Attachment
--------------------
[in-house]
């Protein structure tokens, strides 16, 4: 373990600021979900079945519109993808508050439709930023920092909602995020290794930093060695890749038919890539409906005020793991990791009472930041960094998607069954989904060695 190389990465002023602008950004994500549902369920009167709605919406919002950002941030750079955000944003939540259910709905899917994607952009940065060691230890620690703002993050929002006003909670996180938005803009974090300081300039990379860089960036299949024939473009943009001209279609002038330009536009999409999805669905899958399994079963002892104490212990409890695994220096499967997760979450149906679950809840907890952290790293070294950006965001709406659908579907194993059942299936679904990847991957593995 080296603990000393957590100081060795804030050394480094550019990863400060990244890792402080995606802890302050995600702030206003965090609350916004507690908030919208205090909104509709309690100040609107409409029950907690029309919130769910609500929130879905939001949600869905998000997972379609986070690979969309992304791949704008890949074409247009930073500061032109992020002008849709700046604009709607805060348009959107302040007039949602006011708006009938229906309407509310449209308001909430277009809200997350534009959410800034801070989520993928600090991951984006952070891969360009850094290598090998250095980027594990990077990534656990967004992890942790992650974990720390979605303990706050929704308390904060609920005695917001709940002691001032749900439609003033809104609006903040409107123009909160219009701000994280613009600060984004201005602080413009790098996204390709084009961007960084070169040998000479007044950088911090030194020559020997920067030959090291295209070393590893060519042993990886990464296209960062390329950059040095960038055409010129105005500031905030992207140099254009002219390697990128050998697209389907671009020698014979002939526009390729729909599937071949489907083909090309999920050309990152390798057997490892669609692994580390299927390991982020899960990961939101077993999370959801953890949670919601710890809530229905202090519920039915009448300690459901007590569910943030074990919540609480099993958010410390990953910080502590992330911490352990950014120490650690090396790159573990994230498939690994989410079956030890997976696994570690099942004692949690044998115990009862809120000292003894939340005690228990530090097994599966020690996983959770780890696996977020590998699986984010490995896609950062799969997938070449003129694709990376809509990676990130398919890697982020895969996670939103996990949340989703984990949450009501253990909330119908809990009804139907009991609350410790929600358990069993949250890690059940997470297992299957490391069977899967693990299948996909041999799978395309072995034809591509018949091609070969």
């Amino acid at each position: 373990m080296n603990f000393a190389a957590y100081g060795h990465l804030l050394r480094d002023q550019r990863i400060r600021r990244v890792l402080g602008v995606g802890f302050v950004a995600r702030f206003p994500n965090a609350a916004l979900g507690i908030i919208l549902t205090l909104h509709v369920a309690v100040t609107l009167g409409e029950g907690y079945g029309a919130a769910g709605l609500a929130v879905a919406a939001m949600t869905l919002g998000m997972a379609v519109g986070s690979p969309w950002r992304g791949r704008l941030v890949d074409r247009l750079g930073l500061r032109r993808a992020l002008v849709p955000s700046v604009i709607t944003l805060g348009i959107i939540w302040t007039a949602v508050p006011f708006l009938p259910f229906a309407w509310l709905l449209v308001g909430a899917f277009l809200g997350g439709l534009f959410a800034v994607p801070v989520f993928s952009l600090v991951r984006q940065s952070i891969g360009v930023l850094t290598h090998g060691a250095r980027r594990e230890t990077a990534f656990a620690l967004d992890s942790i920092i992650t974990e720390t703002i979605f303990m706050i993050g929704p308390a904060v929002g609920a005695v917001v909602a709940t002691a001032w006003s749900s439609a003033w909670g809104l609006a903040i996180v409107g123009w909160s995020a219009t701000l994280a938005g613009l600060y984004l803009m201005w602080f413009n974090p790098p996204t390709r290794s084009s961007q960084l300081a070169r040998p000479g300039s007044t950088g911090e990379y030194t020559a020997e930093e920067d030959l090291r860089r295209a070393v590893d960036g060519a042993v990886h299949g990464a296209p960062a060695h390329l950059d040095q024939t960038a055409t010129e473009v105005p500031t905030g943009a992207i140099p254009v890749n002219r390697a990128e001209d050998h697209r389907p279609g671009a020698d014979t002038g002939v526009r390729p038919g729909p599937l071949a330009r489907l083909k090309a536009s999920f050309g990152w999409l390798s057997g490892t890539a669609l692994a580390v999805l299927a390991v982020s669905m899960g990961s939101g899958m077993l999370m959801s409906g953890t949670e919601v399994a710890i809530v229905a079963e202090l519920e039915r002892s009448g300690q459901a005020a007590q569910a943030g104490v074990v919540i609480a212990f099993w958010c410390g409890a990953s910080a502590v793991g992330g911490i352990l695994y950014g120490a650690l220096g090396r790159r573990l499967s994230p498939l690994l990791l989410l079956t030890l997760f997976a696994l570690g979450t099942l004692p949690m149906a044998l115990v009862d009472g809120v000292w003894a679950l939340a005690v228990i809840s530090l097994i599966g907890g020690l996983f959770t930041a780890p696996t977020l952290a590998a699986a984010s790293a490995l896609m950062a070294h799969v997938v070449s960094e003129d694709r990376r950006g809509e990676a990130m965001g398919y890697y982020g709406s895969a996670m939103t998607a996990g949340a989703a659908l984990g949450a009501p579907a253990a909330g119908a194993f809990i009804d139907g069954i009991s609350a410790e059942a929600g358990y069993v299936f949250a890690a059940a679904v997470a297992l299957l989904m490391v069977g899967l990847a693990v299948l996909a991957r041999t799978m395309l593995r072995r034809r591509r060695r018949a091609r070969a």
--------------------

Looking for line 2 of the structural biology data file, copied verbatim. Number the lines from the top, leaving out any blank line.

């Protein structure tokens, strides 16, 4: 373990600021979900079945519109993808508050439709930023920092909602995020290794930093060695890749038919890539409906005020793991990791009472930041960094998607069954989904060695 190389990465002023602008950004994500549902369920009167709605919406919002950002941030750079955000944003939540259910709905899917994607952009940065060691230890620690703002993050929002006003909670996180938005803009974090300081300039990379860089960036299949024939473009943009001209279609002038330009536009999409999805669905899958399994079963002892104490212990409890695994220096499967997760979450149906679950809840907890952290790293070294950006965001709406659908579907194993059942299936679904990847991957593995 080296603990000393957590100081060795804030050394480094550019990863400060990244890792402080995606802890302050995600702030206003965090609350916004507690908030919208205090909104509709309690100040609107409409029950907690029309919130769910609500929130879905939001949600869905998000997972379609986070690979969309992304791949704008890949074409247009930073500061032109992020002008849709700046604009709607805060348009959107302040007039949602006011708006009938229906309407509310449209308001909430277009809200997350534009959410800034801070989520993928600090991951984006952070891969360009850094290598090998250095980027594990990077990534656990967004992890942790992650974990720390979605303990706050929704308390904060609920005695917001709940002691001032749900439609003033809104609006903040409107123009909160219009701000994280613009600060984004201005602080413009790098996204390709084009961007960084070169040998000479007044950088911090030194020559020997920067030959090291295209070393590893060519042993990886990464296209960062390329950059040095960038055409010129105005500031905030992207140099254009002219390697990128050998697209389907671009020698014979002939526009390729729909599937071949489907083909090309999920050309990152390798057997490892669609692994580390299927390991982020899960990961939101077993999370959801953890949670919601710890809530229905202090519920039915009448300690459901007590569910943030074990919540609480099993958010410390990953910080502590992330911490352990950014120490650690090396790159573990994230498939690994989410079956030890997976696994570690099942004692949690044998115990009862809120000292003894939340005690228990530090097994599966020690996983959770780890696996977020590998699986984010490995896609950062799969997938070449003129694709990376809509990676990130398919890697982020895969996670939103996990949340989703984990949450009501253990909330119908809990009804139907009991609350410790929600358990069993949250890690059940997470297992299957490391069977899967693990299948996909041999799978395309072995034809591509018949091609070969």